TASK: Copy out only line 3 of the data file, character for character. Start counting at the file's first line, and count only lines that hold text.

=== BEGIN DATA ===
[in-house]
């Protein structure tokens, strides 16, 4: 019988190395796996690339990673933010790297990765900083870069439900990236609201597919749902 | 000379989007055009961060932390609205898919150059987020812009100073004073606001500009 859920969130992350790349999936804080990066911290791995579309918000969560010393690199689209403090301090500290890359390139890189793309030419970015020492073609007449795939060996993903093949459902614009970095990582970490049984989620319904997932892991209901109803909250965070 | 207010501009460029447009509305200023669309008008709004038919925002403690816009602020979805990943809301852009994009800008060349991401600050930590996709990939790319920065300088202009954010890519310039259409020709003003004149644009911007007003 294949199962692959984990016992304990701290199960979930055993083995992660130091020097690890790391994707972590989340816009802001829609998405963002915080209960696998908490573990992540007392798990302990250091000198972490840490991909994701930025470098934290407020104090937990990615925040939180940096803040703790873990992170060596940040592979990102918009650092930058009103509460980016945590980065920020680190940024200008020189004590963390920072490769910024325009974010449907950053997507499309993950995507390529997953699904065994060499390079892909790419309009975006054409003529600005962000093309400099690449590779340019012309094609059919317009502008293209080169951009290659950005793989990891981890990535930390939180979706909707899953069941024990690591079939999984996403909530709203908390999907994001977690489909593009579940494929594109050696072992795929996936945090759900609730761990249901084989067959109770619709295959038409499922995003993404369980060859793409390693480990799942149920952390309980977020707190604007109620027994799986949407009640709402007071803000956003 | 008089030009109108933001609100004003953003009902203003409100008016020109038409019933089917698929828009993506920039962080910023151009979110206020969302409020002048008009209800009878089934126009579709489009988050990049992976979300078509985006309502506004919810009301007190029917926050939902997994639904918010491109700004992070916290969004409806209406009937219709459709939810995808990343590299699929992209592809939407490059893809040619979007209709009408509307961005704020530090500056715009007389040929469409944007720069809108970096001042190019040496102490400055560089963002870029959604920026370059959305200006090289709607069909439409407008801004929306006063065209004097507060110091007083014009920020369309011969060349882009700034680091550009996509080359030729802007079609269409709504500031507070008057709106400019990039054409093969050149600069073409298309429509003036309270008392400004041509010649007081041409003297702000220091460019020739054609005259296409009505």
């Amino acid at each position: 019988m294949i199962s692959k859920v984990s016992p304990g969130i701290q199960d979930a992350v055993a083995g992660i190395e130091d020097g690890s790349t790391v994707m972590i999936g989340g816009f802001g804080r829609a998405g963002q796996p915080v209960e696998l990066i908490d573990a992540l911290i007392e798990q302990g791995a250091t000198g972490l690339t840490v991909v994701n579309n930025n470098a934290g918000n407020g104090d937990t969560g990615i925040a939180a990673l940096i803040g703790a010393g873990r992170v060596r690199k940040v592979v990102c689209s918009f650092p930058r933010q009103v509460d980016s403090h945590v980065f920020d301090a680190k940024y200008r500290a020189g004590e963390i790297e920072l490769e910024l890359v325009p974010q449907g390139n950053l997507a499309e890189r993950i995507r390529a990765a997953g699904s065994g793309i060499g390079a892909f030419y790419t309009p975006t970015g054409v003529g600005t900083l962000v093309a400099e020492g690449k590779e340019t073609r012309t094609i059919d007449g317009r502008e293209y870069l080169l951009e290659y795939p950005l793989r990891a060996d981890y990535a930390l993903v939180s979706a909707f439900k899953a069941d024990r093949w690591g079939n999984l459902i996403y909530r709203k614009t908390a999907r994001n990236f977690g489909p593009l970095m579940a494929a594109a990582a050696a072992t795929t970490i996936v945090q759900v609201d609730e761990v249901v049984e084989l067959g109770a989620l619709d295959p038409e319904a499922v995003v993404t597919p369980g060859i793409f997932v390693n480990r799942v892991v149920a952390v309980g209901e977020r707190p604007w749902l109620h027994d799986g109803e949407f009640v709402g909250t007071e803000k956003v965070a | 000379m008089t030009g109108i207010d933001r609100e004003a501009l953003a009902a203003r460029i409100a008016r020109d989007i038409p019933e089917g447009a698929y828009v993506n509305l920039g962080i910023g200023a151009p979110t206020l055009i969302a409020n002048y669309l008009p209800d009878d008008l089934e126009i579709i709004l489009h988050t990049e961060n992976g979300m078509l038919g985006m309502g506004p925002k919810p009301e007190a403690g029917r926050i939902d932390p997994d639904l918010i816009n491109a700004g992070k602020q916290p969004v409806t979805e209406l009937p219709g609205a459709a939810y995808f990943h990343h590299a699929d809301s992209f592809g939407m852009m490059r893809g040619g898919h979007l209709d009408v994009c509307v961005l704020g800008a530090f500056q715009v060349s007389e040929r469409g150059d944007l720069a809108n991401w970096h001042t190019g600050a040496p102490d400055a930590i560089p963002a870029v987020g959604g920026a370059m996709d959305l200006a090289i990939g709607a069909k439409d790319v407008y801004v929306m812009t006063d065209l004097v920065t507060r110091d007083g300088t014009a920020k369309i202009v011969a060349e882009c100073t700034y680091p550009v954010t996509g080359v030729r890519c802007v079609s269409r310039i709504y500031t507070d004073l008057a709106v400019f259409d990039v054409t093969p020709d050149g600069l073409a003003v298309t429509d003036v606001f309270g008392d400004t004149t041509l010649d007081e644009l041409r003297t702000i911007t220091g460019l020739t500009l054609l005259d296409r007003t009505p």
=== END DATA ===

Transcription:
């Amino acid at each position: 019988m294949i199962s692959k859920v984990s016992p304990g969130i701290q199960d979930a992350v055993a083995g992660i190395e130091d020097g690890s790349t790391v994707m972590i999936g989340g816009f802001g804080r829609a998405g963002q796996p915080v209960e696998l990066i908490d573990a992540l911290i007392e798990q302990g791995a250091t000198g972490l690339t840490v991909v994701n579309n930025n470098a934290g918000n407020g104090d937990t969560g990615i925040a939180a990673l940096i803040g703790a010393g873990r992170v060596r690199k940040v592979v990102c689209s918009f650092p930058r933010q009103v509460d980016s403090h945590v980065f920020d301090a680190k940024y200008r500290a020189g004590e963390i790297e920072l490769e910024l890359v325009p974010q449907g390139n950053l997507a499309e890189r993950i995507r390529a990765a997953g699904s065994g793309i060499g390079a892909f030419y790419t309009p975006t970015g054409v003529g600005t900083l962000v093309a400099e020492g690449k590779e340019t073609r012309t094609i059919d007449g317009r502008e293209y870069l080169l951009e290659y795939p950005l793989r990891a060996d981890y990535a930390l993903v939180s979706a909707f439900k899953a069941d024990r093949w690591g079939n999984l459902i996403y909530r709203k614009t908390a999907r994001n990236f977690g489909p593009l970095m579940a494929a594109a990582a050696a072992t795929t970490i996936v945090q759900v609201d609730e761990v249901v049984e084989l067959g109770a989620l619709d295959p038409e319904a499922v995003v993404t597919p369980g060859i793409f997932v390693n480990r799942v892991v149920a952390v309980g209901e977020r707190p604007w749902l109620h027994d799986g109803e949407f009640v709402g909250t007071e803000k956003v965070a | 000379m008089t030009g109108i207010d933001r609100e004003a501009l953003a009902a203003r460029i409100a008016r020109d989007i038409p019933e089917g447009a698929y828009v993506n509305l920039g962080i910023g200023a151009p979110t206020l055009i969302a409020n002048y669309l008009p209800d009878d008008l089934e126009i579709i709004l489009h988050t990049e961060n992976g979300m078509l038919g985006m309502g506004p925002k919810p009301e007190a403690g029917r926050i939902d932390p997994d639904l918010i816009n491109a700004g992070k602020q916290p969004v409806t979805e209406l009937p219709g609205a459709a939810y995808f990943h990343h590299a699929d809301s992209f592809g939407m852009m490059r893809g040619g898919h979007l209709d009408v994009c509307v961005l704020g800008a530090f500056q715009v060349s007389e040929r469409g150059d944007l720069a809108n991401w970096h001042t190019g600050a040496p102490d400055a930590i560089p963002a870029v987020g959604g920026a370059m996709d959305l200006a090289i990939g709607a069909k439409d790319v407008y801004v929306m812009t006063d065209l004097v920065t507060r110091d007083g300088t014009a920020k369309i202009v011969a060349e882009c100073t700034y680091p550009v954010t996509g080359v030729r890519c802007v079609s269409r310039i709504y500031t507070d004073l008057a709106v400019f259409d990039v054409t093969p020709d050149g600069l073409a003003v298309t429509d003036v606001f309270g008392d400004t004149t041509l010649d007081e644009l041409r003297t702000i911007t220091g460019l020739t500009l054609l005259d296409r007003t009505p």